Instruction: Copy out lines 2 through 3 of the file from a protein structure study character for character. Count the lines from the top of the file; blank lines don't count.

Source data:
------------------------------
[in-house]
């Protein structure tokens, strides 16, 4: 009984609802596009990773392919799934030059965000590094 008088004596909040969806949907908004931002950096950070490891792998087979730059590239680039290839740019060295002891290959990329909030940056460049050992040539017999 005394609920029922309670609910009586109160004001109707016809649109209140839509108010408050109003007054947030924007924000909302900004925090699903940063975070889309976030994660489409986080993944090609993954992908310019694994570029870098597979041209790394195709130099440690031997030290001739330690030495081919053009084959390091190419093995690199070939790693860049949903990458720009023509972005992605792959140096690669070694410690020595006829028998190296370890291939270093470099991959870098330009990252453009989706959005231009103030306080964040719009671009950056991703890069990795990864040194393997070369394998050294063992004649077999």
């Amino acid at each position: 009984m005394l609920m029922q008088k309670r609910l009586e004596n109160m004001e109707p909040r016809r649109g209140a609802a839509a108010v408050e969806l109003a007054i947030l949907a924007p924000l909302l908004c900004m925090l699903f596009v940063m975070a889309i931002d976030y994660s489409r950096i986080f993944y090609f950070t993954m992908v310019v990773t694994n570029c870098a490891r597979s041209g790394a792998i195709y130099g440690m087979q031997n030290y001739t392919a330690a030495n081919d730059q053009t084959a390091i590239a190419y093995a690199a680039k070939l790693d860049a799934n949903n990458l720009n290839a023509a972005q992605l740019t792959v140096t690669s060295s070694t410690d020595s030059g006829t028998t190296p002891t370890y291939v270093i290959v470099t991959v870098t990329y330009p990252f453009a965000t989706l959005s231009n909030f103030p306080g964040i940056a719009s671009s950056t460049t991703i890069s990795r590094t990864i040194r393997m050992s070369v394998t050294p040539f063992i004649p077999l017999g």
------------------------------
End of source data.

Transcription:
């Protein structure tokens, strides 16, 4: 009984609802596009990773392919799934030059965000590094 008088004596909040969806949907908004931002950096950070490891792998087979730059590239680039290839740019060295002891290959990329909030940056460049050992040539017999 005394609920029922309670609910009586109160004001109707016809649109209140839509108010408050109003007054947030924007924000909302900004925090699903940063975070889309976030994660489409986080993944090609993954992908310019694994570029870098597979041209790394195709130099440690031997030290001739330690030495081919053009084959390091190419093995690199070939790693860049949903990458720009023509972005992605792959140096690669070694410690020595006829028998190296370890291939270093470099991959870098330009990252453009989706959005231009103030306080964040719009671009950056991703890069990795990864040194393997070369394998050294063992004649077999």
């Amino acid at each position: 009984m005394l609920m029922q008088k309670r609910l009586e004596n109160m004001e109707p909040r016809r649109g209140a609802a839509a108010v408050e969806l109003a007054i947030l949907a924007p924000l909302l908004c900004m925090l699903f596009v940063m975070a889309i931002d976030y994660s489409r950096i986080f993944y090609f950070t993954m992908v310019v990773t694994n570029c870098a490891r597979s041209g790394a792998i195709y130099g440690m087979q031997n030290y001739t392919a330690a030495n081919d730059q053009t084959a390091i590239a190419y093995a690199a680039k070939l790693d860049a799934n949903n990458l720009n290839a023509a972005q992605l740019t792959v140096t690669s060295s070694t410690d020595s030059g006829t028998t190296p002891t370890y291939v270093i290959v470099t991959v870098t990329y330009p990252f453009a965000t989706l959005s231009n909030f103030p306080g964040i940056a719009s671009s950056t460049t991703i890069s990795r590094t990864i040194r393997m050992s070369v394998t050294p040539f063992i004649p077999l017999g």